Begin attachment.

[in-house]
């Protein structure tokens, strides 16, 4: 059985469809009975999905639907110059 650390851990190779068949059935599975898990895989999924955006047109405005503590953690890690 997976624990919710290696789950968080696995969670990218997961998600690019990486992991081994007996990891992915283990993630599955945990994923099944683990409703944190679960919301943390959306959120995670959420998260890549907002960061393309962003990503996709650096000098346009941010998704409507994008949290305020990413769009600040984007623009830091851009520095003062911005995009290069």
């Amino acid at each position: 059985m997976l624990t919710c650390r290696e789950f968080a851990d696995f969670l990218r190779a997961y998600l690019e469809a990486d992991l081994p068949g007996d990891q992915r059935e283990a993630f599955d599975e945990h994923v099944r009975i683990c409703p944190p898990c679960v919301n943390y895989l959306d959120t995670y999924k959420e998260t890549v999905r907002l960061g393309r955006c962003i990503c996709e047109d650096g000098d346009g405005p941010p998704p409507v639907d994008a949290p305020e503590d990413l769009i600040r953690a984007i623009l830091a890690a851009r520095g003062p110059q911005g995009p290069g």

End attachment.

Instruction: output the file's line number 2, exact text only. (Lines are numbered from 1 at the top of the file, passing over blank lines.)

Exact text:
């Protein structure tokens, strides 16, 4: 059985469809009975999905639907110059 650390851990190779068949059935599975898990895989999924955006047109405005503590953690890690 997976624990919710290696789950968080696995969670990218997961998600690019990486992991081994007996990891992915283990993630599955945990994923099944683990409703944190679960919301943390959306959120995670959420998260890549907002960061393309962003990503996709650096000098346009941010998704409507994008949290305020990413769009600040984007623009830091851009520095003062911005995009290069």